The fix:

Using a power rake for dethatching might do substantial damage. As a result, lawn aeration may be a better option for lawns with thick thatch layers. Aeration is useful in reducing thatch exceeding 3/4 of an inch in thickness. To reduce thatch formation, aerate the lawn once a year and adjust the amount of water and fertilizer used.

6. Lawn rust

Common Lawn Problems and How to Fix Them

Residential lawns are prone to lawn rust, particularly during warm and humid weather. Symptoms include orange or yellowish-brown patches on the grass, which appear as if they are rust-colored. It usually happens because of low nitrogen levels or high wetness, and if left untreated, it can cause significant harm since it weakens the grass over time.

The fix:

Applying a nitrogen-fortified fertilizer to your lawn will protect it against rust while also improving its general health and resilience. In cases of severe infestation, using specific fungicides designed to fight lawn rust is the most effective way to eliminate the problem and restore the lawn’s health.

7. Pet urine spots

Common Lawn Problems and How to Fix Them

Cat and dog urine contain high levels of nitrogen, which can damage your lawn and make it brown. These spots are particularly visible during periods of extreme heat and drought, increasing the stress on your lawn.

The fix:

As a first step, try to keep your pets away from that specific section of the yard. If you find your pet urinating on the plants, you may reduce the damage by properly watering the area.  Alternatively, consider digging the damaged area (together with a few inches of surrounding grass), gently tilling the soil, adding a layer of loose topsoil (about.25 to.5 inches thick), reseeding, and giving ample watering. Also, consider using a starting fertilizer to promote new growth.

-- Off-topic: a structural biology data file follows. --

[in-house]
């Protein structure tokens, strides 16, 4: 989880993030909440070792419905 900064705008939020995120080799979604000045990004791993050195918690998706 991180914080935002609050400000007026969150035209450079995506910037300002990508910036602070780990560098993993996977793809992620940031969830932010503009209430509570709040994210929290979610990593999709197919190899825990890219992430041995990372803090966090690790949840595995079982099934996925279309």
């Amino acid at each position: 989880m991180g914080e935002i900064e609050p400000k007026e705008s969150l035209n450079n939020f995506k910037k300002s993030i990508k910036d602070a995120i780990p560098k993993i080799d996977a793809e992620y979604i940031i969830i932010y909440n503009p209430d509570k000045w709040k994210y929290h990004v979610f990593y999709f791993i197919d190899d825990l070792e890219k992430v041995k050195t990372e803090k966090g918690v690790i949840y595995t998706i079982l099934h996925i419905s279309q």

8. Lawn pests

Common Lawn Problems and How to Fix Them

Curl grubs, which are the larvae of the African Black Beetle, are a common problem for lawns. They feed on the grass roots just below the surface, which causes the lawn to turn yellow and eventually brown as the grass dies. An obvious sign of curl grub infestation is when the lawn peels away easily, like a carpet. To confirm if there are curl grubs present in your lawn, put a moist towel on the grass overnight. Since they are attracted to moisture, the curl grubs will gather beneath the towel by the next morning.

The fix:

You don’t always need pesticides or insecticides to manage grubs. Simply check the affected area: if you find fewer than 15 grubs per square foot after pulling up a piece of the brown patch, your lawn doesn’t need treatment and will naturally rebound.

To effectively control grubs, consider using beneficial nematodes, which offer a safe biological solution. Mix Heterorhabditis nematodes with water and administer them to the soil in either fall or spring. After applying, allow a few days before reseeding or replanting to rejuvenate the affected areas. Do note that chemical insecticides containing imidacloprid are ineffective against mature grubs. If you choose chemical treatment, be sure to administer it when the grubs are still juvenile, which is usually between July and August.

9. Bare spots

Common Lawn Problems and How to Fix Them

Similar to brown patches, bare spots in a lawn can result from various factors: frequent foot traffic, grub infestation, pet urine, soil deficiencies, fungal growth, hidden rocks, turf ailments, or spills of chemicals, fertilizers, or gasoline. Depending on the underlying issue, it might be necessary to irrigate the affected region before reseeding it.

The fix:

Scratch up the exposed soil, spread grass seed, and cover with fresh soil. There may be runner growth if you have Kentucky bluegrass or Bermuda grass surrounding the area.